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Pastor Chris White says to all of you: HELLO MY FRIENDS. May the Lord bless you today.
HOLA MIS AMIGOS. Que el Señor los bendiga.
The Bible is full of references to the
inheritance believers have in Christ. Ephesians 1:11 says, “In [Christ] we have
obtained an inheritance, having been predestined according to the purpose of
him who works all things according to the counsel of his will” (ESV).
Other passages that mention a believer’s inheritance include Colossians 3:24 and Hebrews 9:15. Our inheritance is, in a word, heaven. It is the sum total of all God has
promised us in salvation. Words related to inheritance in Scripture are portion
First Peter 1:4 describes this inheritance further, saying that we have been born again “into an inheritance that can never perish, spoil or fade. This inheritance is kept in heaven for you.” According to the apostle Peter, our inheritance is distinguished by four important qualities:
Our inheritance in Christ is imperishable. What we have in Christ is not subject to corruption or decay. In contrast, everything on earth is in the process of decaying, rusting, or falling apart. The law of entropy affects our houses, our cars, and even our own bodies. Our treasure in heaven, though, is unaffected by entropy (Matthew 6:19–20). Those who have been born again are born “not of perishable seed, but of imperishable, through the living and enduring word of God” (1 Peter 1:23).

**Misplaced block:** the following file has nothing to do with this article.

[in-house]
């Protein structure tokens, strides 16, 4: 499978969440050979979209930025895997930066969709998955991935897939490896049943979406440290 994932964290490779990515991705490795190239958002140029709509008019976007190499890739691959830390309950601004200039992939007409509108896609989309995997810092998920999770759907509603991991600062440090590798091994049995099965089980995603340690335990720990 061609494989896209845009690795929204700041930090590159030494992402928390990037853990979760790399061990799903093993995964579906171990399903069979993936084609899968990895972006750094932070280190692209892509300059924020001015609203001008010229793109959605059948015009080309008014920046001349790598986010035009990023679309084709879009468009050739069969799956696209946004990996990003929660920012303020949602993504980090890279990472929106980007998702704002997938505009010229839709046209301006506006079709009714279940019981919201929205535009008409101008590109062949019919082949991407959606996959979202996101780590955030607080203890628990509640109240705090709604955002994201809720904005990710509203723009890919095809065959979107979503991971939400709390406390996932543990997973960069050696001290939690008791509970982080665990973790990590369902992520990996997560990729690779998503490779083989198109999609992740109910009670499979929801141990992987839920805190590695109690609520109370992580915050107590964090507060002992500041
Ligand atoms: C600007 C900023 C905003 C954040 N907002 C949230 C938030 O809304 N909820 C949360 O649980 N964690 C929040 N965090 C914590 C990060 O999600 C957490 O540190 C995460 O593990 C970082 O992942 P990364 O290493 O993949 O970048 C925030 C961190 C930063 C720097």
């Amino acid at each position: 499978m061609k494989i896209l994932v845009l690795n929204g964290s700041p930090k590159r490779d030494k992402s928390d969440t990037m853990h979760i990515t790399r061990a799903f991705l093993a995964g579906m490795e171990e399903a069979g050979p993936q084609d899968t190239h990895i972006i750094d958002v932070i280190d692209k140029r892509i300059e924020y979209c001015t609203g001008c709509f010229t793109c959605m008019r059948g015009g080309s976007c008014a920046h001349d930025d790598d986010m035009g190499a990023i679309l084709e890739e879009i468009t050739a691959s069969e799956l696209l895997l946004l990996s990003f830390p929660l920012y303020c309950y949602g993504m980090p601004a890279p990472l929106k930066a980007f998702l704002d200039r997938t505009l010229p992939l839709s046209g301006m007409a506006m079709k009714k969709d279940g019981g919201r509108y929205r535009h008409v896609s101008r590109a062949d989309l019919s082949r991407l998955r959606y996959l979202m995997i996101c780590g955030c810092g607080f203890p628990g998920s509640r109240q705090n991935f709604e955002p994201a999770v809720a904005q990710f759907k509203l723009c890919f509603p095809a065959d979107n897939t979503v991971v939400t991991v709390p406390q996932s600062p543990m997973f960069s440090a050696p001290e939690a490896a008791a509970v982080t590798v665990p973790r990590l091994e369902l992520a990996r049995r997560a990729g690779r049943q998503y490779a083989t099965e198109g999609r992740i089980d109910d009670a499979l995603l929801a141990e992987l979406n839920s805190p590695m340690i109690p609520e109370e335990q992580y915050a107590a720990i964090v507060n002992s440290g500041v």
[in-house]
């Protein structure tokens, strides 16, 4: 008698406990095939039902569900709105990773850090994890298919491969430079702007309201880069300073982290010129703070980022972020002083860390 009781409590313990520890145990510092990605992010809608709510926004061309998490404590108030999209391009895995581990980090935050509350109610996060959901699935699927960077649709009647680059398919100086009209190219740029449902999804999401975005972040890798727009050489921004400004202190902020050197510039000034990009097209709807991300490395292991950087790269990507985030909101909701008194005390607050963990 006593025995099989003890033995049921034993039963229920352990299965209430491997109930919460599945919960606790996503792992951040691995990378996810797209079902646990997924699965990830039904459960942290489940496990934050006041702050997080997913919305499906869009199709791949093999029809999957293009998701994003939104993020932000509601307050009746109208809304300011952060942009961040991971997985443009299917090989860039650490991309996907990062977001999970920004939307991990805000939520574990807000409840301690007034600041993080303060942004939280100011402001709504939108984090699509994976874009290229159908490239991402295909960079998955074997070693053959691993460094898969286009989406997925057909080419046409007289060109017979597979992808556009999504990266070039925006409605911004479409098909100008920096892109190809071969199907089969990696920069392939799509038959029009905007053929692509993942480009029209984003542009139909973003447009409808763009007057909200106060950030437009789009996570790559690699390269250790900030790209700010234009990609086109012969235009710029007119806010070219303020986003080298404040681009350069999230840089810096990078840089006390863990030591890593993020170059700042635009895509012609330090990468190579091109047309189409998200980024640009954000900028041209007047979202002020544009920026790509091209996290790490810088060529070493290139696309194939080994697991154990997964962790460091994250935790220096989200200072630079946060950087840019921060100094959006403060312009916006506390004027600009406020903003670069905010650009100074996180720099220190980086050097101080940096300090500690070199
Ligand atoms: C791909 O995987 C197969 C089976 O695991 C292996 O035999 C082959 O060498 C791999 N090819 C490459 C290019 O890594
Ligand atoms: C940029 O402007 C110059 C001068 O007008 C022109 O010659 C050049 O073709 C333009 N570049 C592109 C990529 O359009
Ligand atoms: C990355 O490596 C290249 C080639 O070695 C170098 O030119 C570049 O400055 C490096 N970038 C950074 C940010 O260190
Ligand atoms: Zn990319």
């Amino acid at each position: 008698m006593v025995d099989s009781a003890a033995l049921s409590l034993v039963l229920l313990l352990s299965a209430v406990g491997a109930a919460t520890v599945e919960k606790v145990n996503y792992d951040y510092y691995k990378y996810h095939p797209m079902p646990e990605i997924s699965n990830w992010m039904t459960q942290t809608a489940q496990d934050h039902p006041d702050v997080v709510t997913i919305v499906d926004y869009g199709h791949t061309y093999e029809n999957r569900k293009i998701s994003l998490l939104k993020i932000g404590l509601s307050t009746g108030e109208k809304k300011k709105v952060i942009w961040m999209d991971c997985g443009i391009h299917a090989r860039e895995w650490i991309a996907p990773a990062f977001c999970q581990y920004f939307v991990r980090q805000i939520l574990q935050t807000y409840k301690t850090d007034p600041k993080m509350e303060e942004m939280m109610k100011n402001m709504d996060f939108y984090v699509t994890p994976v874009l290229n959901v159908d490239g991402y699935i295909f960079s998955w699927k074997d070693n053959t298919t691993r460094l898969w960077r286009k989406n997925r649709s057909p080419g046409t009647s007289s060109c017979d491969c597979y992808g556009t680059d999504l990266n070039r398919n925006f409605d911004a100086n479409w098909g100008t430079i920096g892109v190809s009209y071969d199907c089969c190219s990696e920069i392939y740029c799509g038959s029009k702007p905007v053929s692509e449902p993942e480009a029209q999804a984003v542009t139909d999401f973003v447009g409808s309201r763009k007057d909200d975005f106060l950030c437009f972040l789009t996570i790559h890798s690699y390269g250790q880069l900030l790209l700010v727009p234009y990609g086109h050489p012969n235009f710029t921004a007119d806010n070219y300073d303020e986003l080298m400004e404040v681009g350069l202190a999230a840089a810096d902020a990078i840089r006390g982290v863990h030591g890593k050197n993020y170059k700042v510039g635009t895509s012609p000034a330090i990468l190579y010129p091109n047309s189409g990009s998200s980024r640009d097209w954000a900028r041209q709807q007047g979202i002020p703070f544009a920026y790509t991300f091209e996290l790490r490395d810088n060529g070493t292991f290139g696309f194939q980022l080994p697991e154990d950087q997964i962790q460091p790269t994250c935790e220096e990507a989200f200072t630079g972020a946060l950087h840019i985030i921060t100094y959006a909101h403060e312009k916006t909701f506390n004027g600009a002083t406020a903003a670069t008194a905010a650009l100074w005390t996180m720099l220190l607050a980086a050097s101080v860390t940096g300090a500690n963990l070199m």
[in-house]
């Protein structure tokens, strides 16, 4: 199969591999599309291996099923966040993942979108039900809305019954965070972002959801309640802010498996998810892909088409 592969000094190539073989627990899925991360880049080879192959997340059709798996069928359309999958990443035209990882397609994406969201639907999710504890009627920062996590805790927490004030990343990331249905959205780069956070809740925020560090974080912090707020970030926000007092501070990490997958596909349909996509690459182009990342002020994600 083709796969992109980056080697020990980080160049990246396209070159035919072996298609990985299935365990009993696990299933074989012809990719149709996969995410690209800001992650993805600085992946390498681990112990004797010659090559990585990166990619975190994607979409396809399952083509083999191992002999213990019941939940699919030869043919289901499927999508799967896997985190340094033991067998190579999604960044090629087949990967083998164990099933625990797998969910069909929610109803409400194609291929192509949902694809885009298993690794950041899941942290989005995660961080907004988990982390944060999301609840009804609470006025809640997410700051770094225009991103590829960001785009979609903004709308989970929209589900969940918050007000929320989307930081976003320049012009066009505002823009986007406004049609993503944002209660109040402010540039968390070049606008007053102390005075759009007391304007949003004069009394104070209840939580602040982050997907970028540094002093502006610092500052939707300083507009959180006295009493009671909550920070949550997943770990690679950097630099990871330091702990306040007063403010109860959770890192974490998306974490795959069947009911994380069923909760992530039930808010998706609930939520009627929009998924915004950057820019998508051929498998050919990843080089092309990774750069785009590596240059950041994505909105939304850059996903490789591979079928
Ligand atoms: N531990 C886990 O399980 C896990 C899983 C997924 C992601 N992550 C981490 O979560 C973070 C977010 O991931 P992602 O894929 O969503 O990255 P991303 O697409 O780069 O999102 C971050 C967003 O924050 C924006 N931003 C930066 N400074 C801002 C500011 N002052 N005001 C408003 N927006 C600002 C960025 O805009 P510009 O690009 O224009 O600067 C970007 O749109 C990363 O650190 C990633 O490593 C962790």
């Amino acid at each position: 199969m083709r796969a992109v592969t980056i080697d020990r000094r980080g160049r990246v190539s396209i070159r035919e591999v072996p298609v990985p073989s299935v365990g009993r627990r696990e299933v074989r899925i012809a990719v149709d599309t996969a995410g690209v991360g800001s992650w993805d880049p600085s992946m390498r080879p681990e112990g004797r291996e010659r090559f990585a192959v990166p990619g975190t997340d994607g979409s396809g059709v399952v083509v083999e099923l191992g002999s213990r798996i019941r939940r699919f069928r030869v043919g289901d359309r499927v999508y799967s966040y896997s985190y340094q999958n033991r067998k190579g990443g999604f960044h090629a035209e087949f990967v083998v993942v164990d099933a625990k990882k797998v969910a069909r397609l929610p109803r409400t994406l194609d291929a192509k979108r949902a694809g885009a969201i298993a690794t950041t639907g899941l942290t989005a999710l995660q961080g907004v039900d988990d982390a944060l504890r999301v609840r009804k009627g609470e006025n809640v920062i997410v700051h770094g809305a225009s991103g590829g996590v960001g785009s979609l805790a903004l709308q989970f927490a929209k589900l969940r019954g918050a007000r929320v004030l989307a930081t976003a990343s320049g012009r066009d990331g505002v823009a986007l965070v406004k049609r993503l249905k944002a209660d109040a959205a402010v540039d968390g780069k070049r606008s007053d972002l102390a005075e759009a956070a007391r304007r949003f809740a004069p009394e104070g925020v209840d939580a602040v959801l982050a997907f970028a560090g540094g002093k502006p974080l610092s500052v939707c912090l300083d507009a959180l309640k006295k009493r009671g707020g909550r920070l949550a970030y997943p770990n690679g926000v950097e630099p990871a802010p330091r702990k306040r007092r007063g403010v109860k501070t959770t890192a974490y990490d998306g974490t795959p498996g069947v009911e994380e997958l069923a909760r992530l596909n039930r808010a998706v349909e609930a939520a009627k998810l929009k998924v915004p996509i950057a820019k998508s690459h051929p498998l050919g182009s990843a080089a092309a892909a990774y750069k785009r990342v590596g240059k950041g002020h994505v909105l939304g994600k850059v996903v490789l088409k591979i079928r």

Our inheritance in Christ is unspoiled. What we have in Christ is free from anything that would deform, debase, or degrade. Nothing on earth is perfect. Even the most beautiful things of this world are flawed; if we look closely enough, we can always find an imperfection. But Christ is truly perfect. He is “holy, blameless, pure, set apart from sinners, exalted above the heavens” (Hebrews 7:26), and our inheritance in Him is also holy, blameless, exalted, and pure. No earthly corruption or weakness can touch what God has bestowed. Revelation 21:27 says that “nothing impure will ever enter [the New Jerusalem], nor will anyone who does what is shameful or deceitful.”
Our inheritance in Christ is unfading. What we have in Christ is an enduring possession. As creatures of this world, it is hard for us to imagine colors that never fade, excitement that never flags, or value that never depreciates; but our inheritance is not of this world. Its glorious intensity will never diminish. God says, “I am making everything new!” (Revelation 21:5).
Our inheritance in Christ is reserved. What we have in Christ is being “kept” in heaven for us. Your crown of glory has your name on it. Although we enjoy many blessings as children of God here on earth, our true inheritance—our true home—is reserved for us in heaven. Like Abraham, we are “looking forward to the city with foundations, whose architect and builder is God” (Hebrews 11:10). The Holy Spirit guarantees that we will receive eternal life in the world to come (2 Corinthians 1:22). In fact, “when you believed, you were marked in him with a seal, the promised Holy Spirit, who is a deposit guaranteeing our inheritance” (Ephesians 1:13–14).